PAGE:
While many of us like to celebrate St. Patrick’s Day in the U.S. with green apparel and booze, it’s also super important to acknowledge the origins of the celebration: immigrants! With the future of over 800,000 Dreamers in jeopardy under the current administration’s policies, it’s only right to draw attention to the holiday an article from TIME calls

[…] the closest thing in America to National Immigrant Day, a tribute not only to the Irish, but to the idea that Americans are all part “other.”

 

SO, if you weren’t aware, the general consensus of nativist Americans in the 19th century was that the Irish (the first ‘modern’ immigrants in the U.S., as expanded upon in this NY Times article from 2012) behaved like this:

Anti-Irish Political Cartoon by Thomas Nast

“The Usual Irish Way of Doing Things” (1871) / Wikimedia Commons

The political cartoon above is by Thomas Nast, y’know, the dude who created the modern-day depiction of a fat, red-suit-wearing Santa Claus? Yeah, same guy.

Here’s a continuation on that thought from my FB, (edited slightly for clarity):

  • The celebration was brought to the United States by Irish immigrants in the 19th century.
  • These immigrants (and others from ‘undesirable’ areas of Europe, such as Scotland, Germany, and Italy) were largely unwelcome in ‘white collar’ work forces, such as medicine, politics, law, et al.
  • Many of these immigrants didn’t speak English, and would learn only after arriving in the U.S.A., including the Irish. (The English language was forced upon them for 800 years but was by no means universal in Ireland then, nor is it today.)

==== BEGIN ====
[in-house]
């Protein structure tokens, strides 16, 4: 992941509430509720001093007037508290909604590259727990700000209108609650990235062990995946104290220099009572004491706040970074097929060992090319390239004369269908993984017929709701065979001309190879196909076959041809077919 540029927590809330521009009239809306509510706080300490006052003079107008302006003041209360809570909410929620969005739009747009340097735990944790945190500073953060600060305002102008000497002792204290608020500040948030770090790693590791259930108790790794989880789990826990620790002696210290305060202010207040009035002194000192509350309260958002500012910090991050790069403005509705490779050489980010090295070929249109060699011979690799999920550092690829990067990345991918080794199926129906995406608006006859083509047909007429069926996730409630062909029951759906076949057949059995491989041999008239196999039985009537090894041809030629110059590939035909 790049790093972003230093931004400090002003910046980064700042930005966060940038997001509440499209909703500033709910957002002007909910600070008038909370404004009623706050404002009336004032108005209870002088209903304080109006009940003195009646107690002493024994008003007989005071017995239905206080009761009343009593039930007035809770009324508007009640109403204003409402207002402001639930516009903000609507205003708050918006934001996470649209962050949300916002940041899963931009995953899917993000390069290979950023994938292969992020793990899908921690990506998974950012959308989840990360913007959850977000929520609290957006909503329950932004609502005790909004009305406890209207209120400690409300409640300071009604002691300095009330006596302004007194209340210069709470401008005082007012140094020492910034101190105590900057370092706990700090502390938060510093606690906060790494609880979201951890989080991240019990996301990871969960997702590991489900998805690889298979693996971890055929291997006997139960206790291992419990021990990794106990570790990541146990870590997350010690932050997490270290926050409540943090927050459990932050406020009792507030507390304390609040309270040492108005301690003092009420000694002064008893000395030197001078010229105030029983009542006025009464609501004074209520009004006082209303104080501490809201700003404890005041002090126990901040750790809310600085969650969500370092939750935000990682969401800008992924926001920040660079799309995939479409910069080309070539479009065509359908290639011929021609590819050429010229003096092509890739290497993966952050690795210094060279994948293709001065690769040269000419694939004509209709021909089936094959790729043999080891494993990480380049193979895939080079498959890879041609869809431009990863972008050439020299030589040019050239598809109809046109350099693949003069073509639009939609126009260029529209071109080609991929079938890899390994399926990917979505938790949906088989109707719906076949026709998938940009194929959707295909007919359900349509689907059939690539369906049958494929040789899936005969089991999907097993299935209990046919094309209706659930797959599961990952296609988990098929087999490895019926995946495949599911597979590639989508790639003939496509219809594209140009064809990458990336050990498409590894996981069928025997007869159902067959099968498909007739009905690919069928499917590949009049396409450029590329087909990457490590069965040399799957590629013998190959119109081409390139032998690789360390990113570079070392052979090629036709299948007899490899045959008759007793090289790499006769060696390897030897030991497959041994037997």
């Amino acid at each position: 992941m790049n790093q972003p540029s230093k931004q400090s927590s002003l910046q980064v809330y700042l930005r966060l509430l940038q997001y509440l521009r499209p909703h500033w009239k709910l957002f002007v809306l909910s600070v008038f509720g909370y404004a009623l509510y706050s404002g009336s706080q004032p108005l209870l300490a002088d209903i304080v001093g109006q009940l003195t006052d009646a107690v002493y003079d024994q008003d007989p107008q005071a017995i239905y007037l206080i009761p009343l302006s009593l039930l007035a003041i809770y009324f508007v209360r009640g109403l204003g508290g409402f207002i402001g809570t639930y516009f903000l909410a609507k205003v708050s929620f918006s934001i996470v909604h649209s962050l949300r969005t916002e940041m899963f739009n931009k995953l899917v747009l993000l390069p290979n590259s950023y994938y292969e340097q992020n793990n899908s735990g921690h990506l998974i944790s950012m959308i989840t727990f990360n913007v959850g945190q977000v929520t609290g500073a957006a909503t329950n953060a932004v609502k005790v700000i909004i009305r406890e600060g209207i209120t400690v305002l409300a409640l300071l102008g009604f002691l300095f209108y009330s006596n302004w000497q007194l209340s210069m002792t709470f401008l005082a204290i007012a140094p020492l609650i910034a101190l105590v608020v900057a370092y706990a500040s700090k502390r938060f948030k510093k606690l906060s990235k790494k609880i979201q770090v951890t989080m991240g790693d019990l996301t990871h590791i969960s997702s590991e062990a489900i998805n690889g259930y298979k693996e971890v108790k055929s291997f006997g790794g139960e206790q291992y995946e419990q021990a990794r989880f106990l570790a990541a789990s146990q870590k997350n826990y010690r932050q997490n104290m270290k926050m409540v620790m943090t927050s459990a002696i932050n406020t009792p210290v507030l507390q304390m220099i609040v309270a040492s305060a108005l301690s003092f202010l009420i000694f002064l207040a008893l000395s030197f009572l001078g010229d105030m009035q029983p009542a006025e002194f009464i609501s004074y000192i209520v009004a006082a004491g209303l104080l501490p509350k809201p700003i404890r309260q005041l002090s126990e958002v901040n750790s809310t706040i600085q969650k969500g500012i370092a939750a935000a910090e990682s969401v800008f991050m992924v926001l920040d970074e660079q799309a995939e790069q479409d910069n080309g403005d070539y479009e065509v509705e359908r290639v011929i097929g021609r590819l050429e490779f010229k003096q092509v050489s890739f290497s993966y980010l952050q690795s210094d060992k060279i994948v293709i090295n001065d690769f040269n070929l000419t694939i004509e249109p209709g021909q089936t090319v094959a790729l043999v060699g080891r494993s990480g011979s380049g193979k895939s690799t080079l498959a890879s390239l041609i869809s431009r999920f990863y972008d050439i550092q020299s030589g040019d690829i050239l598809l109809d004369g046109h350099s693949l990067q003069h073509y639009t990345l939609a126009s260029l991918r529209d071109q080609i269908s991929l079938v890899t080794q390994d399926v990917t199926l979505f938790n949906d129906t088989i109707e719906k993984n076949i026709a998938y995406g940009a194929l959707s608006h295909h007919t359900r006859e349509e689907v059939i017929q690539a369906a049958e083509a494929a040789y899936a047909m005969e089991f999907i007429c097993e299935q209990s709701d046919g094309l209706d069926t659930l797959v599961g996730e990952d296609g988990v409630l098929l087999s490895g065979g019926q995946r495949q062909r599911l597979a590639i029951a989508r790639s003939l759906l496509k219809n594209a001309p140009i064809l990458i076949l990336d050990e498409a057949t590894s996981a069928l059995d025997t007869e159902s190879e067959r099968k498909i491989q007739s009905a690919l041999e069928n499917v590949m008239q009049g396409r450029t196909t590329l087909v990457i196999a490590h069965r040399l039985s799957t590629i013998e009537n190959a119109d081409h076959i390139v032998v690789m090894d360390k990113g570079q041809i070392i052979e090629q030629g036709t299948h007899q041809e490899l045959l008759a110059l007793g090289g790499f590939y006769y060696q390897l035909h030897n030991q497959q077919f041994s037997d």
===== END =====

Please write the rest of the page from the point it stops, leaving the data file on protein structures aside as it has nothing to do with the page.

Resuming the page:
• Not all of these immigrants came legally; even today, a low estimate of illegal U.S. residency by white Europeans and Canadians is 550,000 according to the most recent figures from the Pew Research Center.

This brings us to the present, when people with Irish (and German, and Italian, and Scottish, and … ) surnames are trying to prevent immigrants (today, largely from South America, Central America, Africa, and the Middle East) from enjoying all the benefits and opportunities their ancestors received once anti-immigrant sentiments shifted southerly. Such is the (stupid) pattern of history. But not all is lost (it never is).

 

TL;DR

If we as a society can willingly get behind this look for a day

 

http://www.chicagotribune.com/sns-holiday-crazy-st-patrick-outfits-photogallery.html

Some dude in questionable attire / Chicago Tribune

 

surely, we can get behind these amazing people!

here to stay

Dreamers / The Intercept

 

Slán abhaile!

x. Carey

bloomsday!

festivities

Here’s a secret dream of mine: there are few things I want more from this life than to have an entire holiday dedicated to a book I wrote, although, full disclosure, I’m no closer to finishing Ulysses than I was last year.

However, I did finish Dubliners and would 10/10 recommend!!

Bloomsday Events in D.C., USA

Bloomsday Events in Dublin, Ireland

Bloomsday Events in London, UK

Bloomsday Events in Montréal, Canada

Bloomsday Events in Philadelphia, USA

 

welp

literally no further than last year so last year’s pic is just as accurate alas

“and yes, i said yes”

festivities

Friends,

It’s Bloomsday!

     Here’s why it’s a big deal…